The reaction to liberation theology by conservatives is to cast the ideology as Christian Marxism, but Pope Francis reminded us that theology does not reduce faith to politics. Nor does it search for power. Rather, it searches for ways to aid the efforts of humans to discover their capacity. Society is no longer the servant of the Church. Instead, the Church becomes the servant of society. The system keeping the marginalized in place is modified to one of government and Church working together to enact social change. To teach correctness and consciousness raising. To narrow the gap between the wealthy and the poor.
From the United Nations address:
“…we are dealing with real men and women who live, struggle and suffer, and are often forced to live in great poverty, deprived of all rights.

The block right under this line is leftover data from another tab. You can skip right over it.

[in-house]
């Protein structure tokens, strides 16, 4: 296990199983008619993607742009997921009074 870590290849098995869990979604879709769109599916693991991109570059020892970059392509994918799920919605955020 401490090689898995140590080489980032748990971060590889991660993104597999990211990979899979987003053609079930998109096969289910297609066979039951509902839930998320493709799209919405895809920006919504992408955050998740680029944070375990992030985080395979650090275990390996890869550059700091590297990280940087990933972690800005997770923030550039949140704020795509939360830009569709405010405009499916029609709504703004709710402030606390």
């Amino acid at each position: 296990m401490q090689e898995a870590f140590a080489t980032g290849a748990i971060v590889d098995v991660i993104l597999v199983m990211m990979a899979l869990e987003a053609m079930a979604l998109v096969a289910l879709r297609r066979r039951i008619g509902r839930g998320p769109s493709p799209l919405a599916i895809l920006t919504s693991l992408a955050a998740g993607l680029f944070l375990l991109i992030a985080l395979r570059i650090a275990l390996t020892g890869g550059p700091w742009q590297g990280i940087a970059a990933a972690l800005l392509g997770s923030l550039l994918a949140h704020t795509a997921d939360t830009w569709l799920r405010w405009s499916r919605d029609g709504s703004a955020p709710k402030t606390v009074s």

To enable these real men and women to escape from extreme poverty, we must allow them to be dignified agents of their own destiny. Integral human development and the full exercise of human dignity cannot be imposed. They must be built up and allowed to unfold for each individual, for every family, in communion with others, and in a right relationship with all those areas in which human social life develops – friends, communities, towns and cities, schools, businesses and unions, provinces, nations…”